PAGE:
NDP health critic takes aim at Nunavut’s Liberal MP

Territory may become “priority riding” for New Democrats



Svend Robinson smiles every time he tells this story. The New Democrat MP’s eyes draw in at the corners, and he often can’t resist just bursting with laughter.

It happened this past Saturday at the graduation ceremony in Iqaluit for Inuksuk High School’s Grade 12 students. Robinson, attending the ceremony with the family of one of the graduates.

At the close of the event, as guests started filing out of the gymnasium, the British Columbia MP ran into his Manitok Thompson, Nunavut’s minister of education.

“She said, ‘Svend, It’s so nice to see you, what are you doing here?'” Robinson recounts.

He told her he was in Iqaluit for the graduation of a friend’s son and to attend some NDP events. Then, his smile broadening, he put his arm around her shoulders and said, “Mani, I’m also here for the gay-pride celebration tomorrow and I’d like to invite you to join me.”

Thompson’s face turned red, he recalls, and she sputtered something about having too many events to attend and not enough time.

“And Mani’s not here with us today,” Robinson told the gathering of more that 100 people at Sunday’s picnic, amid chuckles and knee-slapping from the crowd.

Robinson has been a frontline warrior in the gay-rights movement for more than 20 years. His latest target is Nunavut, the only region in Canada without human rights legislation.

Bill 12, the proposed human rights act, received second reading in the legislative assembly in November and was bumped from the agenda during the spring sitting in early June. It still awaits deliberation in committee of the whole.

“I hope that happens and I hope that happens soon,” Robinson said.

Though the bill has support in government, its greatest challenge may be overcoming the religious ardour expressed by many MLAs.

“I know the bill has given rise to some controversy, but minority rights and respect for equality should be fundamental in every jurisdiction in Canada.”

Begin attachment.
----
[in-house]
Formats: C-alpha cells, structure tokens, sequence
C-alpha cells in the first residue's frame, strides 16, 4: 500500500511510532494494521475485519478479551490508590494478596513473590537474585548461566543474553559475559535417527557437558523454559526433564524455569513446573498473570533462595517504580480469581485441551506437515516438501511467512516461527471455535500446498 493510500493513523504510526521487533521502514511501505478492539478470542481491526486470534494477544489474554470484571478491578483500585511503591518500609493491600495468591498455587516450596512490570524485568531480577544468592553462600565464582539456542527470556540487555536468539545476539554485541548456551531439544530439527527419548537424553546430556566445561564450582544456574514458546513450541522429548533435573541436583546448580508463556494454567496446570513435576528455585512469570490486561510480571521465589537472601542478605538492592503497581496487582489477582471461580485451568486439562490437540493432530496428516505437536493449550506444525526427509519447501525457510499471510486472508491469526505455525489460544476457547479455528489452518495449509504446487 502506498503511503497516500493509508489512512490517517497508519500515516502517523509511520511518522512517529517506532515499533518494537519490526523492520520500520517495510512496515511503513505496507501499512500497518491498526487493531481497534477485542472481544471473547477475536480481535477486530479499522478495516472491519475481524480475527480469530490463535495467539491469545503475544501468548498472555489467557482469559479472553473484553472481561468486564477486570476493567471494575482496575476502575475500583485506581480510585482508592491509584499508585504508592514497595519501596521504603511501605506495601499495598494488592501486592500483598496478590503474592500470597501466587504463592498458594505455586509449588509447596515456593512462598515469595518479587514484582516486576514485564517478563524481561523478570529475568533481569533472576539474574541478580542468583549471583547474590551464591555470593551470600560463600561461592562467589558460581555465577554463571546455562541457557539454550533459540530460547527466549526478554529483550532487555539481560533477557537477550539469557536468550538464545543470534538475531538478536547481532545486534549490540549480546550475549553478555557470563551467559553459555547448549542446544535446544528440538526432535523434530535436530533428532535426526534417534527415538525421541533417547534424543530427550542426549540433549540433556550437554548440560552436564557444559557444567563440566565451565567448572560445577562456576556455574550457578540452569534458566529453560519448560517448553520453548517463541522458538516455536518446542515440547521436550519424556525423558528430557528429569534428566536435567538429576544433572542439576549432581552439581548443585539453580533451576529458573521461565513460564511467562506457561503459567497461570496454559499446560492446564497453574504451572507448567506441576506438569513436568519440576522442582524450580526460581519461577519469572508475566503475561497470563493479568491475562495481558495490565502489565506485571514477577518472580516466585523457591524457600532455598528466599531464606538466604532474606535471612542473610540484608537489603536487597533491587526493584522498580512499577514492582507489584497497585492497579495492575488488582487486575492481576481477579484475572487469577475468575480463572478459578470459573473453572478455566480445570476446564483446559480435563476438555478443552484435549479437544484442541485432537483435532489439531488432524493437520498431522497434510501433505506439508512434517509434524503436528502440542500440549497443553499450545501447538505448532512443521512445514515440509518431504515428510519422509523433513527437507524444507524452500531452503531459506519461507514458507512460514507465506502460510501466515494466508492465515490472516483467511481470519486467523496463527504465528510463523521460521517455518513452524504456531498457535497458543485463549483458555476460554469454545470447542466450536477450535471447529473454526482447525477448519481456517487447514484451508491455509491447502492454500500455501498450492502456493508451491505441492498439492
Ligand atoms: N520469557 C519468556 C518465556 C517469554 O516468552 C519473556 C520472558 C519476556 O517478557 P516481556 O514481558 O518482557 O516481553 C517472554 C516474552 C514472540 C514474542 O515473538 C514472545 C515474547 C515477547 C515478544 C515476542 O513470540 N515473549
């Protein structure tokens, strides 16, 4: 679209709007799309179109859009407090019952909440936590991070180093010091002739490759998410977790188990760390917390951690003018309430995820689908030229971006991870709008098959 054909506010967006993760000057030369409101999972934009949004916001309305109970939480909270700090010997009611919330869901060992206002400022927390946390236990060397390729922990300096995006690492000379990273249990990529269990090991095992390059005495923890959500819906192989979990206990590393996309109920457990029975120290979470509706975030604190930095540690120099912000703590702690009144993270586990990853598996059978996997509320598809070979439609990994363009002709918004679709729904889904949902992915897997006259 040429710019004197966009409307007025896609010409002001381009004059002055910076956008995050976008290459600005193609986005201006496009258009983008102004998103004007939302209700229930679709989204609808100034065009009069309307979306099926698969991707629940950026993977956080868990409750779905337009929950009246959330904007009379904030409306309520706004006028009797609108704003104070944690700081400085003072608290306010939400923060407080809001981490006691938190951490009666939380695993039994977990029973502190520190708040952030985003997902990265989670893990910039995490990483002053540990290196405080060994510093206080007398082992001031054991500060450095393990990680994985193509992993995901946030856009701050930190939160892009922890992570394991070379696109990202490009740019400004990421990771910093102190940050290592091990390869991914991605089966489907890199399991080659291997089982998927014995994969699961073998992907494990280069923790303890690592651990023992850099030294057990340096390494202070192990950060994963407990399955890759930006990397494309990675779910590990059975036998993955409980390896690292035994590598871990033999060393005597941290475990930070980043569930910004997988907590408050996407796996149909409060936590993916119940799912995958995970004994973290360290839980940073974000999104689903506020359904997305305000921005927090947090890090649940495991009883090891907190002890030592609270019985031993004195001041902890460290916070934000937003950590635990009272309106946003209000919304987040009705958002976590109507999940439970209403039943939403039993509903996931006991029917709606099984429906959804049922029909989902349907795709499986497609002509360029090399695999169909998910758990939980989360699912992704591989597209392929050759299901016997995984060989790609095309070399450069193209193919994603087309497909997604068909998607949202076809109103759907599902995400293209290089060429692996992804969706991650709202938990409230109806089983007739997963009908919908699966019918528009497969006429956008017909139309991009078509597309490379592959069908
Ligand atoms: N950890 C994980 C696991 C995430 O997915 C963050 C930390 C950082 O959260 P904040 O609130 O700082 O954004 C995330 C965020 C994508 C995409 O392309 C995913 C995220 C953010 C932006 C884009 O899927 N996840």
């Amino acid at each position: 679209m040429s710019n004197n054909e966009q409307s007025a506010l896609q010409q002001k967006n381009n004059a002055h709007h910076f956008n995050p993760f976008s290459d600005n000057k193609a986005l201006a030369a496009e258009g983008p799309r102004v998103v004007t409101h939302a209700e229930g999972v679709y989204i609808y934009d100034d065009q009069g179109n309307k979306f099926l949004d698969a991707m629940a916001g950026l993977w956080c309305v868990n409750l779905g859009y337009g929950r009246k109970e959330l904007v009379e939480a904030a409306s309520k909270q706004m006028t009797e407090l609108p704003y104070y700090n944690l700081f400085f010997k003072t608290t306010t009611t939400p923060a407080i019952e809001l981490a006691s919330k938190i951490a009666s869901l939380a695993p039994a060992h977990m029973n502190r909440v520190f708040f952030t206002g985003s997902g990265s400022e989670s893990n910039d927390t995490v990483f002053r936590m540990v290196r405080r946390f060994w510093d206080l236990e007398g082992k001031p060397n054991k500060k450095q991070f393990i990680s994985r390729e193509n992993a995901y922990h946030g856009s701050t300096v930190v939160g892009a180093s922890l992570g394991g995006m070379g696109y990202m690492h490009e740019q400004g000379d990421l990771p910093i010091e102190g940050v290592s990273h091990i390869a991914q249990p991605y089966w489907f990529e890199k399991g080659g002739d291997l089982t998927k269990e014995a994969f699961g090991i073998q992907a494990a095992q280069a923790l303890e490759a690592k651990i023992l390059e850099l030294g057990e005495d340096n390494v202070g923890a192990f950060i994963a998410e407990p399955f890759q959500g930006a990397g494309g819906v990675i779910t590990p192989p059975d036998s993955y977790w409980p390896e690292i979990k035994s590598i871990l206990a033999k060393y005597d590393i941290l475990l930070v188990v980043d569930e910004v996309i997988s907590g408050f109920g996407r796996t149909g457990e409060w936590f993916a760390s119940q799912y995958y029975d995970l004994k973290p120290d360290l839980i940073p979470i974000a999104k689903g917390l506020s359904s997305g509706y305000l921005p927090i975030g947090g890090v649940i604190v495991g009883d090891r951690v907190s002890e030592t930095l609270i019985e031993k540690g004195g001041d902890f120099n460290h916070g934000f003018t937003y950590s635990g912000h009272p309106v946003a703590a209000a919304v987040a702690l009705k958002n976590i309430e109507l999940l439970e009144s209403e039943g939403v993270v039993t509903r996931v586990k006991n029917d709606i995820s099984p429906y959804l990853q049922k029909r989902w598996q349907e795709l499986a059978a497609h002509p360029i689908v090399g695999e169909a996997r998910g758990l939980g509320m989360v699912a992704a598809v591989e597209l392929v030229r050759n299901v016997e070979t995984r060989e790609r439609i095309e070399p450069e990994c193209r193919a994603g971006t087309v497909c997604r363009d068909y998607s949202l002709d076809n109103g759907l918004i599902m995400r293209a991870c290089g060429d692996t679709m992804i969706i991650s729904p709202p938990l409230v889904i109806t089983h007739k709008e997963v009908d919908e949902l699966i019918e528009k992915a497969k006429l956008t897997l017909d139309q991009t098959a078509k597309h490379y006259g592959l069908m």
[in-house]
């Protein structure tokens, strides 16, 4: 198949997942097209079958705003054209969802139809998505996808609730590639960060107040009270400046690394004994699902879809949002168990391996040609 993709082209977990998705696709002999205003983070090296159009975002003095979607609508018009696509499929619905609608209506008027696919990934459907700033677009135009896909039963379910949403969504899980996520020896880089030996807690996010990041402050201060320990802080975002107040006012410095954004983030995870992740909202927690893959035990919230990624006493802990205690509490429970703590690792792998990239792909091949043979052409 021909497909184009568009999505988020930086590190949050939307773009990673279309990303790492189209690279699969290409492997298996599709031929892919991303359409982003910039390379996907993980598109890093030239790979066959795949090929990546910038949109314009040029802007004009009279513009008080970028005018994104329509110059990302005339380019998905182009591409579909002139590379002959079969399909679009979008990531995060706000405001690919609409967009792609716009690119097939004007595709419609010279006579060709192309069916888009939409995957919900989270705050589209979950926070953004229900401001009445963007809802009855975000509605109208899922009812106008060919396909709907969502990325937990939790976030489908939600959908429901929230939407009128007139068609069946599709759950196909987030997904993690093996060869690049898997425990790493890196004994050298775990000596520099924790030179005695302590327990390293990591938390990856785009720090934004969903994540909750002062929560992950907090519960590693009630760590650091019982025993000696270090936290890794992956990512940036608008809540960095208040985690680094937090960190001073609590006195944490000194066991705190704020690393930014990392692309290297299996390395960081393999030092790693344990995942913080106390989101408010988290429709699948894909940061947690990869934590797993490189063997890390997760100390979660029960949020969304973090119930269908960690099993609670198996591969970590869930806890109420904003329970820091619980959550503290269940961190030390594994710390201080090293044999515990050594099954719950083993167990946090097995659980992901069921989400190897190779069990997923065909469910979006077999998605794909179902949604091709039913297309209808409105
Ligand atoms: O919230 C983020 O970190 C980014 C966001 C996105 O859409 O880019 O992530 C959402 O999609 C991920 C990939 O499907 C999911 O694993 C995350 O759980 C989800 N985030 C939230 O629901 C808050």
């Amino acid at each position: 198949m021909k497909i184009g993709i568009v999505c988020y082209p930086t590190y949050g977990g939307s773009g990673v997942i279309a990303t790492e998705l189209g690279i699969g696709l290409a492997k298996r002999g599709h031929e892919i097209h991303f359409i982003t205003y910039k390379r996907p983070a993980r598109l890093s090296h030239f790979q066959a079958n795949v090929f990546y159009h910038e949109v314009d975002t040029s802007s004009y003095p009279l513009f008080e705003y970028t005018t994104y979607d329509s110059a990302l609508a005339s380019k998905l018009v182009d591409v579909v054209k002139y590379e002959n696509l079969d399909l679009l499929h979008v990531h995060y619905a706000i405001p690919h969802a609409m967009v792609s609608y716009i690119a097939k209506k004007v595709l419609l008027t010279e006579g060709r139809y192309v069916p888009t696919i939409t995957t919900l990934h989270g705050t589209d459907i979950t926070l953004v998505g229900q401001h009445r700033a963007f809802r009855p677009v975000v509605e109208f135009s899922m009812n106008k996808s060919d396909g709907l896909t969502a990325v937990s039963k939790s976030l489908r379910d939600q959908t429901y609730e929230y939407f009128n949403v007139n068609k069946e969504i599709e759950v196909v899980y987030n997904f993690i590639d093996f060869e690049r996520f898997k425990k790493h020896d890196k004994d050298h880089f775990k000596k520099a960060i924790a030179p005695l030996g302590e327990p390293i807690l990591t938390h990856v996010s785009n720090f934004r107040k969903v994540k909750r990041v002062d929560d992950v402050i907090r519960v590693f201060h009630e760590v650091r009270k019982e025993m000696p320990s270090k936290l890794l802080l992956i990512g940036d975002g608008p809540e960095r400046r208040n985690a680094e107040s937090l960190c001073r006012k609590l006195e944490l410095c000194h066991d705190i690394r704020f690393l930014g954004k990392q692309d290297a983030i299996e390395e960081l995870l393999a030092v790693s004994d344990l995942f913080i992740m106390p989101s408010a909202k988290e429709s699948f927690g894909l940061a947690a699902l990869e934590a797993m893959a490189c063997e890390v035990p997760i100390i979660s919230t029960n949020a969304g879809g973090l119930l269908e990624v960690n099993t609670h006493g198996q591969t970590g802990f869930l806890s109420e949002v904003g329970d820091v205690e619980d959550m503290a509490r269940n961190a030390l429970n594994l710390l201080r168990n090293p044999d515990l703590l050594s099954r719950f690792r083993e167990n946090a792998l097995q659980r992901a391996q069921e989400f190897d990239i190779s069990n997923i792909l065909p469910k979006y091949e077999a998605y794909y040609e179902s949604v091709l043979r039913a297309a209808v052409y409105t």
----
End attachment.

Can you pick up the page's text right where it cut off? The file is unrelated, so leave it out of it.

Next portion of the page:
During a short speech on Monday, he also took aim at Nancy Karetak-Lindell, Nunavut’s Liberal MP.

“I think the people of Nunavut deserve strong, vigorous representation. Too often when tough issues have come up, I think Nunavut has not had the kind of vocal, active, strong voice that it needs,” he said.

“I know Nancy, I like Nancy, but I think the people of Nunavut are facing many challenges and I think the people of Nunavut want a representative who goes down to Ottawa and is not afraid to speak out.”

It’s not the first time Robinson has criticized Karetak-Lindell’s silence. In February, he told Nunatsiaq News that she had been “quiet as a church-mouse” as the three territorial premiers fought for a per capita funding formula to be added to a health accord negotiated with Prime Minister Jean Chrétien.

Robinson, the NDP’s health critic, had harsher words on Monday for the Liberal government regarding the NIHB consent forms, which require aboriginal people to disclose personal medical information, and Nunavut’s allotment of the shrimp quota off Davis Strait.

“I’m calling today on the Liberal government to back off, to scrap these consent forms, to recognize they’re unworkable, they’re unacceptable, they’re offensive to First Nations people and to Inuit,” he said.

“On the shrimp quota, what we see is the same treatment. It’s the same kind of arrogant top-down approach from this Liberal government that shows contempt for the people of Nunavut.

“If you’re in the Atlantic provinces, the fundamental principal is adjacency. Adjacent waters, you get your share of the resource. When it comes to the shrimp quota here, however, that’s not the case.”

Robinson’s attention to Nunavut suggests the NDP may put up a strong fight in the territory during the next federal election, expected to be called as early as the spring of 2004.

In rebuilding itself, he said, the party will look to areas where support has traditionally been strong. In 1979, the year Robinson was first elected to the House of Commons, Peter Ittinuar held the seat for the NDP.

“Unfortunately, he became a bit misguided later on,” Robinson added, referring to Ittinuar’s 1982 defection to the Liberal party, in exchange for the Liberal government’s support in principle for the creation of Nunavut.

Since then, NDP support in Nunavut has waned. In 1997, Hunter Tootoo, who currently holds a seat in the legislative assembly, polled 23.8 per cent of the vote as the NDP candidate for Nunavut. In 2000, Susan Enuaraq won only 18.3 per cent of the vote and came in a distant second to Karetak-Lindell, who took 69 per cent of the vote.

If Nunavut indeed becomes one of the NDP’s “priority ridings,” Robinson said, the party would throw whatever support it can behind the NDP candidate.

And he added that the party is actively seeking out potential candidates. During a tour of Baffin Regional Hospital on Monday, he stopped briefly to chat with Alexina Kublu, chief justice of the peace for Nunavut.

Impressed, he encouraged her to submit her name. “You should run,” he told her. “We’re looking for candidates.”

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